Major Indian newspaper groups hike advertising prices
Posted on Friday, 12 May 2017. Posted in Publishing
According to BCCL, sustaining innovations and delivering value to readers call for additional investments in “content, copies, distribution and technology,” part of which would have to be borne by the advertisers. After all, it is the advertisers who get to leverage the brand value of BCCL’s top properties like The Times of India, Economic Times and Navbharat Times at highly competitive prices.
Following suit, the other major newspaper groups have also indicated a similar stance where they either intend to or have already raised their advertising rates in the new financial year. The Pitch Madison Advertising Report 2017 values the print advertising market in India worth Rs. 20,000 crore in the current financial year and indicates a stable growth by 9.5%. For media houses that are listed in the stock market, like HT Media or Dainik Bhaskar Group, higher advertising rates are a normal part of their growth story. In fact, their pricing strategy is quite transparent.
In Hindi language domain, the major newspaper group, Jagaran Prakashan, is not so forthcoming with its plans for revising advertising rates. In contrast, Rajasthan Patrika, which dominates the Hindi newspaper market in Rajasthan, did not wait for the new financial year to hike ad rates by 10%. In Kerala, the market leader Malayala Manorama raised advertising rates by 10% on the very first day of the new financial year. Group vice president Verghese Chandy reasons, “Everything in the world goes up but everyone wants newspapers at the same price that they were sold 10 years ago.”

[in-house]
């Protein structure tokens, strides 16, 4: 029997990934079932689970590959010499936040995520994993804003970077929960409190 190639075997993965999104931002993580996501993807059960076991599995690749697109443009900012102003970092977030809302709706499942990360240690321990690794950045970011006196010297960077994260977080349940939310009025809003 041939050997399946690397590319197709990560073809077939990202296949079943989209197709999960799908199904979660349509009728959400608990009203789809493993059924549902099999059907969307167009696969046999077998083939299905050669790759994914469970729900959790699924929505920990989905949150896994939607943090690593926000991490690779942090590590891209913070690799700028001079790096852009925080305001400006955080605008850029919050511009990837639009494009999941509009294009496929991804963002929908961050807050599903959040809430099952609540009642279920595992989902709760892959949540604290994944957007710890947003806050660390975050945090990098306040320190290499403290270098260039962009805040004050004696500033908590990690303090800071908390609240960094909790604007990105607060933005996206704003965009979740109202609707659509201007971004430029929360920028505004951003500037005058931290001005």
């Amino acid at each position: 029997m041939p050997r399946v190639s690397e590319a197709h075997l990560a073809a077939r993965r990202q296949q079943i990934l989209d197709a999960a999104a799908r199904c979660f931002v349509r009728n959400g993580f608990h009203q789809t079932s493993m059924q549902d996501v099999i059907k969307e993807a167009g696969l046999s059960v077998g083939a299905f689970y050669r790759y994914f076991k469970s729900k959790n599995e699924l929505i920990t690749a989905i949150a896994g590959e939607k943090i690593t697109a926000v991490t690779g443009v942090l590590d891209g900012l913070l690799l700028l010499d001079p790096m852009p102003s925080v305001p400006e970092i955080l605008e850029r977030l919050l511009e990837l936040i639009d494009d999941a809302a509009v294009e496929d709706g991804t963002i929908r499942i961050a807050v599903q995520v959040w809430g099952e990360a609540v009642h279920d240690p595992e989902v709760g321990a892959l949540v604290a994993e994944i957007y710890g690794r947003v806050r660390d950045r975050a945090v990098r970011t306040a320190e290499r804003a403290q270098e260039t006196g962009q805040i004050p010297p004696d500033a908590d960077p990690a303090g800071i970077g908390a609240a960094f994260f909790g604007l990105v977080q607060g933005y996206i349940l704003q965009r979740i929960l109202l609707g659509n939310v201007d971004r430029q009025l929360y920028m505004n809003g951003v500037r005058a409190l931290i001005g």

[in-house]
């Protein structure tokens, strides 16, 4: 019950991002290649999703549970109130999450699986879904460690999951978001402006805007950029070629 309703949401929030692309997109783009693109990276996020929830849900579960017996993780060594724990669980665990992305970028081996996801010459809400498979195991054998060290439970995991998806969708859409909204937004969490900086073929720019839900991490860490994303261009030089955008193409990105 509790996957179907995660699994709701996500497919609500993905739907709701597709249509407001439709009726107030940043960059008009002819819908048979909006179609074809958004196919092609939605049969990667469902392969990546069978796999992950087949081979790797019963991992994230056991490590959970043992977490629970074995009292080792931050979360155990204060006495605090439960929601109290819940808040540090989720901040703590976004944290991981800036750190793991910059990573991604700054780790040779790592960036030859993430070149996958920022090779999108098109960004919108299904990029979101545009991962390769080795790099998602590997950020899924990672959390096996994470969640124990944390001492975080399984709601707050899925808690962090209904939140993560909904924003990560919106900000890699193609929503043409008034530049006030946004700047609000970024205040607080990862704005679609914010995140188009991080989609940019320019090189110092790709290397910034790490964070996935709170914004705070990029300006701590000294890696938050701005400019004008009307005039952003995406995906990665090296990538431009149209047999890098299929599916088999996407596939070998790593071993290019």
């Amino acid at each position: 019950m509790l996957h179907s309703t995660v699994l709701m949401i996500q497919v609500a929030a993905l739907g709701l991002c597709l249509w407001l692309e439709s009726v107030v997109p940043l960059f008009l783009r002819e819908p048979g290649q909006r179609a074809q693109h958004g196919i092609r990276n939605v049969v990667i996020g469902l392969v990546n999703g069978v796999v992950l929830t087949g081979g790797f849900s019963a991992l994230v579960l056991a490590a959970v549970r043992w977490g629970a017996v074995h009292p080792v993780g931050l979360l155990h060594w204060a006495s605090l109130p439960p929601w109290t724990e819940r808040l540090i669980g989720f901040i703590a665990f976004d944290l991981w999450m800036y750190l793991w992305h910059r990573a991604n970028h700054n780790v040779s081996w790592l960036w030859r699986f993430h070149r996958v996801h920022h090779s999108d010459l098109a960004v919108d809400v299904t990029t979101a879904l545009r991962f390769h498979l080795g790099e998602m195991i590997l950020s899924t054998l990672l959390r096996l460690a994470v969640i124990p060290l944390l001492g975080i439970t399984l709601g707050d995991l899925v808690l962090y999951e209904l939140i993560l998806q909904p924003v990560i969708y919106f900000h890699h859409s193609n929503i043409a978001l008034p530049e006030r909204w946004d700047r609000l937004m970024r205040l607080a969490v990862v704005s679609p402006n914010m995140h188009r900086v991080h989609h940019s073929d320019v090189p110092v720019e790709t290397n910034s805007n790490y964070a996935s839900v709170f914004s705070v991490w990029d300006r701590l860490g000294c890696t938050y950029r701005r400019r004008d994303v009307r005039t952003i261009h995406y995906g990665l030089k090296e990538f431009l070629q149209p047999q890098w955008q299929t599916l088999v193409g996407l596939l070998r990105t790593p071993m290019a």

Chandy further explains, “The paper has grown by 100,000 copies in the last one year. We offer the best cost per thousand (to advertisers) comparable to other newspapers in the country; so there is a justification for the increase in ad rates.” The Statesman, which controls a large part of the narrative in the English language press in West Bengal, has also increased its advertising rates by 15-20%. Interestingly, not all English language newspapers have a formidable hold over the market as the top players do. The Express Group’s pan-India presence, for instance, has not fetched it great ad revenues.
Opinions vary with regard to the strategy that media houses like the Express Group or the Millennium Post should adopt. Prabhu Chawla, one of India’s leading editors, feels newspapers need to get serious about hiking their advertising rates. He is worried that “news is being subsidized; compromises are being made by the owners and editors to improve the bottom line.” On the other hand, there are others like Durbar Ganguly, editor-in-chief of the Millennium Post, who are less sure about playing hardball with advertising rates. Ganguly says, “The newspapers which are in a dominant position such as The Times of India can take such a decision but for medium-sized newspapers, the scope is limited.”
This article has inputs from www.exchange4media.com